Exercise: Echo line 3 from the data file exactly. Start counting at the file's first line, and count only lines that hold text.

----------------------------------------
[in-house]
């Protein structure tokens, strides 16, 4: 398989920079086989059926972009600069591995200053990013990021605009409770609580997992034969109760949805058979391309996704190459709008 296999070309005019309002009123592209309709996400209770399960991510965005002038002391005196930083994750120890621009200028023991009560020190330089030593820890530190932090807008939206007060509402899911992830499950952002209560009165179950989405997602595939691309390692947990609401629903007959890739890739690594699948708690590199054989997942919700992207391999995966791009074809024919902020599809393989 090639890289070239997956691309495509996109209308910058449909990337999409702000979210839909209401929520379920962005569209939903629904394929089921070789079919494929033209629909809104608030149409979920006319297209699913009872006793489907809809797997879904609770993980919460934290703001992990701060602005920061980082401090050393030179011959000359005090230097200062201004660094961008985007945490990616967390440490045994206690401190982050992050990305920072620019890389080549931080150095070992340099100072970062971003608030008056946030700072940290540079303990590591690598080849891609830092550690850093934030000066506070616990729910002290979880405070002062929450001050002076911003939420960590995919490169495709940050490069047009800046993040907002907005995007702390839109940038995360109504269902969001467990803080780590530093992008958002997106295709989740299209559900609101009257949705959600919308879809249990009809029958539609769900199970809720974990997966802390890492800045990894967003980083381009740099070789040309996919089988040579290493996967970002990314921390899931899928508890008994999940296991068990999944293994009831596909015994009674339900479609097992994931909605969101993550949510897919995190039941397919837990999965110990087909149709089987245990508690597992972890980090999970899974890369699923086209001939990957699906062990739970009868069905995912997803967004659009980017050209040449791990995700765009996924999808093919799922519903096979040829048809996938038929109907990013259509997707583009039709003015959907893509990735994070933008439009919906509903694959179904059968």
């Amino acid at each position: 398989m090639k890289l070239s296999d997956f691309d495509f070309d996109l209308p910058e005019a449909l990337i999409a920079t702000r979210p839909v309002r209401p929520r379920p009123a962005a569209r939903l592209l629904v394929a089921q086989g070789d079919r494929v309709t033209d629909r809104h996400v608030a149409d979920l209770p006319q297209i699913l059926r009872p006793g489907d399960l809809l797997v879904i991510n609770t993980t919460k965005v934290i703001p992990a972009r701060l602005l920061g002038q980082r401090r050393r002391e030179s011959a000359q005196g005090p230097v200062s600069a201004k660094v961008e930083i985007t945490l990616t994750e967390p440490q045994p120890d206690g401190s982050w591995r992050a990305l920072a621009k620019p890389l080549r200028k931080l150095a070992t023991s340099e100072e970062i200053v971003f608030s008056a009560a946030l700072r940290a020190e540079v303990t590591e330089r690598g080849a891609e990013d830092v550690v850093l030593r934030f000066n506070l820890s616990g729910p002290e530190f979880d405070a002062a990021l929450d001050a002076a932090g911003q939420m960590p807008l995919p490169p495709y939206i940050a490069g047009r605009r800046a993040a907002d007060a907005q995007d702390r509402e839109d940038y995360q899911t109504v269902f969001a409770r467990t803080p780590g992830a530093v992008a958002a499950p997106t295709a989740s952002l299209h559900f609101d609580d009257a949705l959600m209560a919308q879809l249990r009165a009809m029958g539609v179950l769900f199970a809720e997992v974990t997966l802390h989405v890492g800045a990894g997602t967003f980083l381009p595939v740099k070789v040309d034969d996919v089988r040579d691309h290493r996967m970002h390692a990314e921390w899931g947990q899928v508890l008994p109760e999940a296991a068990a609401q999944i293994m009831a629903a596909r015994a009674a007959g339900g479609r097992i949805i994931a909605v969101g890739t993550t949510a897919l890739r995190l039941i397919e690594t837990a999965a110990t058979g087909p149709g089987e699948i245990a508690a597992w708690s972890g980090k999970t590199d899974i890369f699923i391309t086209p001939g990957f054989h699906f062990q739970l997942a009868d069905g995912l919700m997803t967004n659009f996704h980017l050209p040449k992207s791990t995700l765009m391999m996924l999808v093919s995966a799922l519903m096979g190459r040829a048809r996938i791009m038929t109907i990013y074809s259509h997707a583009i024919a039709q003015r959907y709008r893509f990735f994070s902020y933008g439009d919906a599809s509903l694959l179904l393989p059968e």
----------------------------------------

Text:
């Amino acid at each position: 398989m090639k890289l070239s296999d997956f691309d495509f070309d996109l209308p910058e005019a449909l990337i999409a920079t702000r979210p839909v309002r209401p929520r379920p009123a962005a569209r939903l592209l629904v394929a089921q086989g070789d079919r494929v309709t033209d629909r809104h996400v608030a149409d979920l209770p006319q297209i699913l059926r009872p006793g489907d399960l809809l797997v879904i991510n609770t993980t919460k965005v934290i703001p992990a972009r701060l602005l920061g002038q980082r401090r050393r002391e030179s011959a000359q005196g005090p230097v200062s600069a201004k660094v961008e930083i985007t945490l990616t994750e967390p440490q045994p120890d206690g401190s982050w591995r992050a990305l920072a621009k620019p890389l080549r200028k931080l150095a070992t023991s340099e100072e970062i200053v971003f608030s008056a009560a946030l700072r940290a020190e540079v303990t590591e330089r690598g080849a891609e990013d830092v550690v850093l030593r934030f000066n506070l820890s616990g729910p002290e530190f979880d405070a002062a990021l929450d001050a002076a932090g911003q939420m960590p807008l995919p490169p495709y939206i940050a490069g047009r605009r800046a993040a907002d007060a907005q995007d702390r509402e839109d940038y995360q899911t109504v269902f969001a409770r467990t803080p780590g992830a530093v992008a958002a499950p997106t295709a989740s952002l299209h559900f609101d609580d009257a949705l959600m209560a919308q879809l249990r009165a009809m029958g539609v179950l769900f199970a809720e997992v974990t997966l802390h989405v890492g800045a990894g997602t967003f980083l381009p595939v740099k070789v040309d034969d996919v089988r040579d691309h290493r996967m970002h390692a990314e921390w899931g947990q899928v508890l008994p109760e999940a296991a068990a609401q999944i293994m009831a629903a596909r015994a009674a007959g339900g479609r097992i949805i994931a909605v969101g890739t993550t949510a897919l890739r995190l039941i397919e690594t837990a999965a110990t058979g087909p149709g089987e699948i245990a508690a597992w708690s972890g980090k999970t590199d899974i890369f699923i391309t086209p001939g990957f054989h699906f062990q739970l997942a009868d069905g995912l919700m997803t967004n659009f996704h980017l050209p040449k992207s791990t995700l765009m391999m996924l999808v093919s995966a799922l519903m096979g190459r040829a048809r996938i791009m038929t109907i990013y074809s259509h997707a583009i024919a039709q003015r959907y709008r893509f990735f994070s902020y933008g439009d919906a599809s509903l694959l179904l393989p059968e």